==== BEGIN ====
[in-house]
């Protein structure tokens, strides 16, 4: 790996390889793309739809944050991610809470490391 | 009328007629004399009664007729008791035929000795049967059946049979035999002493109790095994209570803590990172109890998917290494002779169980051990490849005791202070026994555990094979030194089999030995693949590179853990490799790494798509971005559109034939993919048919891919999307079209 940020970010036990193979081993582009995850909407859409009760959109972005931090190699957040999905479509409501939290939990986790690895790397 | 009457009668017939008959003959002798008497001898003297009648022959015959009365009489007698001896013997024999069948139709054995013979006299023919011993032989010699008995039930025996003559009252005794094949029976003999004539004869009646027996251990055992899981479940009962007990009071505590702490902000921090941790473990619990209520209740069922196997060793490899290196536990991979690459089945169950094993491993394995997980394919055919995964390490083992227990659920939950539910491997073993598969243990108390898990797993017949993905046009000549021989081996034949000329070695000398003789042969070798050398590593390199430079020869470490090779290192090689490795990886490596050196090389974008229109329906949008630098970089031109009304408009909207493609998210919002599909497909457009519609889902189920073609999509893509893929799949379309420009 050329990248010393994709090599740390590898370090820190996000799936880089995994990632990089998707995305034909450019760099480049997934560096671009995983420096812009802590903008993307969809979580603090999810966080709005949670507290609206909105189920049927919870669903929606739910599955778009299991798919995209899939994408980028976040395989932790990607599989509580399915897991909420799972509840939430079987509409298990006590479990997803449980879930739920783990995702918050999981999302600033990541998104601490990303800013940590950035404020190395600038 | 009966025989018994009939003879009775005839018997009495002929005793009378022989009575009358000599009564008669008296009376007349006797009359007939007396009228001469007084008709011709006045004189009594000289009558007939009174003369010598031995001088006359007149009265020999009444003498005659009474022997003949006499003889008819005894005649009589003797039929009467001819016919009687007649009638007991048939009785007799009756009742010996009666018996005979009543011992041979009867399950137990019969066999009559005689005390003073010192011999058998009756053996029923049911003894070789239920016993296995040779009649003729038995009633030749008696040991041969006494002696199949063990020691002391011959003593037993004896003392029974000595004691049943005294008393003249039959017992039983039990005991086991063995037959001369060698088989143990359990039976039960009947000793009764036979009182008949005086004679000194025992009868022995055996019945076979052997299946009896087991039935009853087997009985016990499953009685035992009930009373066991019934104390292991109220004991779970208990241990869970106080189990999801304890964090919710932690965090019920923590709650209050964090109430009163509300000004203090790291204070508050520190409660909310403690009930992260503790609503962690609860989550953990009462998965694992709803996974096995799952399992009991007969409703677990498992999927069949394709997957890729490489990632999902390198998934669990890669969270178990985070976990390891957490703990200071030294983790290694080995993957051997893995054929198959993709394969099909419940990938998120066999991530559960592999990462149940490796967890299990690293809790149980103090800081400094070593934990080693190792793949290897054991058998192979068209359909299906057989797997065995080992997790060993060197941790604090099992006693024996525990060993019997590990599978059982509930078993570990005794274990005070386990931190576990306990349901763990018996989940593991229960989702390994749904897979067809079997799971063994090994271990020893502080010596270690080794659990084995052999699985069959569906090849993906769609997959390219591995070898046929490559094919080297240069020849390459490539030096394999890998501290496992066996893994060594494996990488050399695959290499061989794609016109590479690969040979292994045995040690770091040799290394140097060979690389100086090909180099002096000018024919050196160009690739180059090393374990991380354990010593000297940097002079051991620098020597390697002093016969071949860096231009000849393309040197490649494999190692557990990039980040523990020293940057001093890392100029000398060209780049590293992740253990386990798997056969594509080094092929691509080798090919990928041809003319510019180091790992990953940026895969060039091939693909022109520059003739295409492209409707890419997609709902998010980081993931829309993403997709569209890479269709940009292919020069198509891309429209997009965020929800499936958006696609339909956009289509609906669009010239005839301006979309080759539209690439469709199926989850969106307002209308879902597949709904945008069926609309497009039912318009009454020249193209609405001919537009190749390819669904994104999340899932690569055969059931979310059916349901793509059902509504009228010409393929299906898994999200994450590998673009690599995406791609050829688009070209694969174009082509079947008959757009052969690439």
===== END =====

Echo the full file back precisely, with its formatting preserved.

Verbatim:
[in-house]
């Protein structure tokens, strides 16, 4: 790996390889793309739809944050991610809470490391 | 009328007629004399009664007729008791035929000795049967059946049979035999002493109790095994209570803590990172109890998917290494002779169980051990490849005791202070026994555990094979030194089999030995693949590179853990490799790494798509971005559109034939993919048919891919999307079209 940020970010036990193979081993582009995850909407859409009760959109972005931090190699957040999905479509409501939290939990986790690895790397 | 009457009668017939008959003959002798008497001898003297009648022959015959009365009489007698001896013997024999069948139709054995013979006299023919011993032989010699008995039930025996003559009252005794094949029976003999004539004869009646027996251990055992899981479940009962007990009071505590702490902000921090941790473990619990209520209740069922196997060793490899290196536990991979690459089945169950094993491993394995997980394919055919995964390490083992227990659920939950539910491997073993598969243990108390898990797993017949993905046009000549021989081996034949000329070695000398003789042969070798050398590593390199430079020869470490090779290192090689490795990886490596050196090389974008229109329906949008630098970089031109009304408009909207493609998210919002599909497909457009519609889902189920073609999509893509893929799949379309420009 050329990248010393994709090599740390590898370090820190996000799936880089995994990632990089998707995305034909450019760099480049997934560096671009995983420096812009802590903008993307969809979580603090999810966080709005949670507290609206909105189920049927919870669903929606739910599955778009299991798919995209899939994408980028976040395989932790990607599989509580399915897991909420799972509840939430079987509409298990006590479990997803449980879930739920783990995702918050999981999302600033990541998104601490990303800013940590950035404020190395600038 | 009966025989018994009939003879009775005839018997009495002929005793009378022989009575009358000599009564008669008296009376007349006797009359007939007396009228001469007084008709011709006045004189009594000289009558007939009174003369010598031995001088006359007149009265020999009444003498005659009474022997003949006499003889008819005894005649009589003797039929009467001819016919009687007649009638007991048939009785007799009756009742010996009666018996005979009543011992041979009867399950137990019969066999009559005689005390003073010192011999058998009756053996029923049911003894070789239920016993296995040779009649003729038995009633030749008696040991041969006494002696199949063990020691002391011959003593037993004896003392029974000595004691049943005294008393003249039959017992039983039990005991086991063995037959001369060698088989143990359990039976039960009947000793009764036979009182008949005086004679000194025992009868022995055996019945076979052997299946009896087991039935009853087997009985016990499953009685035992009930009373066991019934104390292991109220004991779970208990241990869970106080189990999801304890964090919710932690965090019920923590709650209050964090109430009163509300000004203090790291204070508050520190409660909310403690009930992260503790609503962690609860989550953990009462998965694992709803996974096995799952399992009991007969409703677990498992999927069949394709997957890729490489990632999902390198998934669990890669969270178990985070976990390891957490703990200071030294983790290694080995993957051997893995054929198959993709394969099909419940990938998120066999991530559960592999990462149940490796967890299990690293809790149980103090800081400094070593934990080693190792793949290897054991058998192979068209359909299906057989797997065995080992997790060993060197941790604090099992006693024996525990060993019997590990599978059982509930078993570990005794274990005070386990931190576990306990349901763990018996989940593991229960989702390994749904897979067809079997799971063994090994271990020893502080010596270690080794659990084995052999699985069959569906090849993906769609997959390219591995070898046929490559094919080297240069020849390459490539030096394999890998501290496992066996893994060594494996990488050399695959290499061989794609016109590479690969040979292994045995040690770091040799290394140097060979690389100086090909180099002096000018024919050196160009690739180059090393374990991380354990010593000297940097002079051991620098020597390697002093016969071949860096231009000849393309040197490649494999190692557990990039980040523990020293940057001093890392100029000398060209780049590293992740253990386990798997056969594509080094092929691509080798090919990928041809003319510019180091790992990953940026895969060039091939693909022109520059003739295409492209409707890419997609709902998010980081993931829309993403997709569209890479269709940009292919020069198509891309429209997009965020929800499936958006696609339909956009289509609906669009010239005839301006979309080759539209690439469709199926989850969106307002209308879902597949709904945008069926609309497009039912318009009454020249193209609405001919537009190749390819669904994104999340899932690569055969059931979310059916349901793509059902509504009228010409393929299906898994999200994450590998673009690599995406791609050829688009070209694969174009082509079947008959757009052969690439």